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  • Jane and Louise Wilson, Atomgrad 7 (Nature Abhors a Vacuum), 2010, C-print, Diasec mounted with aluminum and Perspex, 71 x 89 3/4". From the series “Atomgrad (Nature Abhors a Vacuum).”

    Jane and Louise Wilson

    303 Gallery

    A yardstick lies beneath a desk in a destroyed schoolroom. Windows are blown out, notebooks are scattered, and rubble streams among the desks as though deposited by a glacier. The ceiling is pockmarked, the walls are crumbling, and paint peels away in great strips.

    This photograph, from the series “Atomgrad (Nature Abhors a Vacuum),” 2010, was taken in Pripyat, Ukraine, a town built for workers at the Chernobyl nuclear power plant and abandoned after the disaster there in 1986. Another work from the series shows a sort of amphitheater, austere in the Soviet fashion, with most of its light filtering

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  • Phil Collins, This Unfortunate Thing Between Us (detail), 2011, production still from a 60-minute color video component of a mixed-media installation.

    Phil Collins

    Tanya Bonakdar Gallery

    In 1998, an influential article in the Harvard Business Review introduced the phrase “experience economy”; in the years since, billing a product or service as an “event” of “memorable” or “transformative” effect has become the pervasive rhetoric of marketing. In 2011, Phil Collins created the idiosyncratic home-shopping channel TUTBU.TV, offering television viewers an opportunity to purchase and then star in selected experiences as though they were exchangeable commodities. Yet these experiences, when mediated through the hyperbolic theater of TV sales, delivered not only “memories” but perverse

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  • Mary Mattingly, Flock, 2012, C-print, 30 x 30".

    Mary Mattingly

    Robert Mann Gallery

    Flock, 2012, the first of fifteen photographs in Mary Mattingly’s exhibition “House and Universe,” shows two geodesic domes set atop a raft adrift in the ocean. Like Mattingly’s Waterpod Project, 2009, and her current Triple Island, 2013, these domes, part of Flock House Project, 2012, have functioned as temporary, self-sufficient shelters in New York’s parks and plazas. Variously outfitted with hydroponic gardens, water-filtration systems, and buoys, they are public-art prototypes for the small-scale floating communities that Mattingly predicts will become our collective dystopian norm should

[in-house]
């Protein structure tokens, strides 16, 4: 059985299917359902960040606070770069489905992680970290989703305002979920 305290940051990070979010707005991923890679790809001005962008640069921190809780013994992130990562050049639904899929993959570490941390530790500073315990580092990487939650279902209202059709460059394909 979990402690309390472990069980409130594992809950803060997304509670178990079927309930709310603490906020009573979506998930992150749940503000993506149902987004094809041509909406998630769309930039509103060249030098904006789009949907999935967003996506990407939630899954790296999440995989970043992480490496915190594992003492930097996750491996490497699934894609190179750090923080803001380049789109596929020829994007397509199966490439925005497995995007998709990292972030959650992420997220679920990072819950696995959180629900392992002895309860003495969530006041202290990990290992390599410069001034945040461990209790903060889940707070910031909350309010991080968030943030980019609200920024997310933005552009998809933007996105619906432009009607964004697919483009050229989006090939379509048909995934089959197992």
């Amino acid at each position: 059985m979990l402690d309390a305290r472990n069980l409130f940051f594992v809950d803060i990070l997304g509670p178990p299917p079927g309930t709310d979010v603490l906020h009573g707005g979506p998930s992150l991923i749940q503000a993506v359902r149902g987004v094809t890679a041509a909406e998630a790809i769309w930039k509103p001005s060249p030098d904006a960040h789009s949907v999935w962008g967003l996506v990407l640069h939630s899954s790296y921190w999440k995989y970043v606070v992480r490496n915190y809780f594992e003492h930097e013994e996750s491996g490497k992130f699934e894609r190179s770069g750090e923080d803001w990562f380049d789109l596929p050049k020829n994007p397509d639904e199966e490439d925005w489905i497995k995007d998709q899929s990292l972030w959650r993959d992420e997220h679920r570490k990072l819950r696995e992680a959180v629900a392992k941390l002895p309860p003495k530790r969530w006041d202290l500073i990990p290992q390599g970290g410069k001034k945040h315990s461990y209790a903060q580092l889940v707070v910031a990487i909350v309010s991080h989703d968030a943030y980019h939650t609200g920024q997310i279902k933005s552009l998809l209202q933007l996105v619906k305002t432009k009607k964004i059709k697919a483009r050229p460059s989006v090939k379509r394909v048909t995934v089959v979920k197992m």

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  • View of “Daniel Subkoff,” 2013. From left: Bygone Began Begin, 2013; Dire Displacement, 2013.

    Daniel Subkoff

    James Fuentes

    What unifies the work in Daniel Subkoff’s solo debut is an interest in physical deconstruction, in stripping the familiar painterly format back to its bare bones and observing what has been laid bare. This is hardly an original focus—the artist openly acknowledges a debt to Arte Povera—but, as Subkoff demonstrates, it’s one that can still yield revelations. It’s also a good test of an artist’s ability to do a lot with a little; there is not much more than wood, canvas, primer, and drywall in these constructions, but the condition they describe feels expansive.

    In Bygone Began Begin (

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  • Shuji Terayama, The Cage, 1964, 16 mm, black-and-white with color tint, sound, 10 minutes 48 seconds. Installation view. From “La Poussière de Soleils.”

    “La Poussière de soleils”

    Real Fine Arts

    Borrowing its title, which translates as “the dust of suns,” from a 1926 play by Raymond Roussel, the influential beau ideal of the Surrealists, Olivia Shao’s curatorial venture at Real Fine Arts this past summer was a tone poem on myth: from the myth of time as vast continuity to the myths that often surround obscure artists. The carefully planned installation of tight corridors and intimate galleries in some ways recalled a line from a 1963 study of Roussel by Michel Foucault: “La Poussière de soleils is constructed like steps descending down a well to the treasure.” Yet the dominant feeling

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  • Oscar de Las Flores, Gloriae Americanae (American Glory), 2012, pen and ink on kozo paper, 15 x 20".

    Oscar de Las Flores

    Mulherin + Pollard

    In 1989, historian John McClelland described Edward Gibbon’s cool disdain for mobs. Gibbon, wrote McClelland, felt crowds should be regarded with “enlightened patrician contempt.” Oscar de Las Flores does not precisely share this scorn—on the evidence of the ink-on-paper drawings that were on view here, he views crowds with something more like enraged disgust.

    Violent mobs fill de Las Flores’s drawings, as if combating horror vacui. Gloriae Americanae (American Glory), 2012, for example, is a mess of ravaged and raving figures. It, like all of de Las Flores’s drawings (most of those shown

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  • View of “Erika Vogt,” 2013.

    Erika Vogt

    New Museum

    At the New Museum this past summer, Erika Vogt presented Stranger Debris Roll Roll Roll, 2013, a project at once austere and enigmatic. Related to her 2012 installations The Engraved Plane and Grounds and Airs, shown last year at Simone Subal Gallery in New York and at the Hammer Museum in Los Angeles, respectively, the work was framed in the exhibition wall text as an extension of the artist’s interest in the subject of exchange. Yet in actuality, this theme felt sidelined here, subsumed within a more wide-ranging, albeit oblique, poetic reflection on the transformative nature of the studio.